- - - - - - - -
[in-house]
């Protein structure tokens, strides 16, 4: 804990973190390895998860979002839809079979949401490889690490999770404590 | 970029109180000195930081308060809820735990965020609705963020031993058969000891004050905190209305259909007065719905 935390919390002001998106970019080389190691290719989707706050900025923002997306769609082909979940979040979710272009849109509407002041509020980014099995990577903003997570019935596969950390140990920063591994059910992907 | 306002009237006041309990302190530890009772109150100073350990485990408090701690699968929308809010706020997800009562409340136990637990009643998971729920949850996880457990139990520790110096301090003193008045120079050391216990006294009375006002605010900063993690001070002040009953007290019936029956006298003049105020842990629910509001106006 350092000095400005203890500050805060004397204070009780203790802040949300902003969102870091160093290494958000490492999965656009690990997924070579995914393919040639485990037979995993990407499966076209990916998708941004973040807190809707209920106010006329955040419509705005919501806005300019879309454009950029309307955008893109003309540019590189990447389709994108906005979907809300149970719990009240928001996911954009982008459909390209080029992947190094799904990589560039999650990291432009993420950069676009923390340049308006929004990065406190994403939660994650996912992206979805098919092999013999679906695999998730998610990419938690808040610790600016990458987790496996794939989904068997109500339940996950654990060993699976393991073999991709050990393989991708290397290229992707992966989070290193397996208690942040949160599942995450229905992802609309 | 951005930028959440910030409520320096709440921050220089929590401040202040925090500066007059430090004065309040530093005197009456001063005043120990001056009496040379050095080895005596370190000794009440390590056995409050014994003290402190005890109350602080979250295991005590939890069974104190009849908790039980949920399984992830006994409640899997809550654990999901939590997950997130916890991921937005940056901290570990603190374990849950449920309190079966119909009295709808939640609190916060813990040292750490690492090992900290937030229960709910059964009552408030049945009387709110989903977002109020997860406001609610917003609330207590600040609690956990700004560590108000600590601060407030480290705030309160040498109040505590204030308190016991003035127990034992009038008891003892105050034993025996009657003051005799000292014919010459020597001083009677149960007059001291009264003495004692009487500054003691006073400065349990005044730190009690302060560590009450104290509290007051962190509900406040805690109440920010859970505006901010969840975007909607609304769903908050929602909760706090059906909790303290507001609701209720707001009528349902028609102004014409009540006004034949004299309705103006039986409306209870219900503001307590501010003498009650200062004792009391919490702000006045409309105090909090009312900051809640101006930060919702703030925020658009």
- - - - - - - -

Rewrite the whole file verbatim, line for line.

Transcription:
[in-house]
């Protein structure tokens, strides 16, 4: 804990973190390895998860979002839809079979949401490889690490999770404590 | 970029109180000195930081308060809820735990965020609705963020031993058969000891004050905190209305259909007065719905 935390919390002001998106970019080389190691290719989707706050900025923002997306769609082909979940979040979710272009849109509407002041509020980014099995990577903003997570019935596969950390140990920063591994059910992907 | 306002009237006041309990302190530890009772109150100073350990485990408090701690699968929308809010706020997800009562409340136990637990009643998971729920949850996880457990139990520790110096301090003193008045120079050391216990006294009375006002605010900063993690001070002040009953007290019936029956006298003049105020842990629910509001106006 350092000095400005203890500050805060004397204070009780203790802040949300902003969102870091160093290494958000490492999965656009690990997924070579995914393919040639485990037979995993990407499966076209990916998708941004973040807190809707209920106010006329955040419509705005919501806005300019879309454009950029309307955008893109003309540019590189990447389709994108906005979907809300149970719990009240928001996911954009982008459909390209080029992947190094799904990589560039999650990291432009993420950069676009923390340049308006929004990065406190994403939660994650996912992206979805098919092999013999679906695999998730998610990419938690808040610790600016990458987790496996794939989904068997109500339940996950654990060993699976393991073999991709050990393989991708290397290229992707992966989070290193397996208690942040949160599942995450229905992802609309 | 951005930028959440910030409520320096709440921050220089929590401040202040925090500066007059430090004065309040530093005197009456001063005043120990001056009496040379050095080895005596370190000794009440390590056995409050014994003290402190005890109350602080979250295991005590939890069974104190009849908790039980949920399984992830006994409640899997809550654990999901939590997950997130916890991921937005940056901290570990603190374990849950449920309190079966119909009295709808939640609190916060813990040292750490690492090992900290937030229960709910059964009552408030049945009387709110989903977002109020997860406001609610917003609330207590600040609690956990700004560590108000600590601060407030480290705030309160040498109040505590204030308190016991003035127990034992009038008891003892105050034993025996009657003051005799000292014919010459020597001083009677149960007059001291009264003495004692009487500054003691006073400065349990005044730190009690302060560590009450104290509290007051962190509900406040805690109440920010859970505006901010969840975007909607609304769903908050929602909760706090059906909790303290507001609701209720707001009528349902028609102004014409009540006004034949004299309705103006039986409306209870219900503001307590501010003498009650200062004792009391919490702000006045409309105090909090009312900051809640101006930060919702703030925020658009």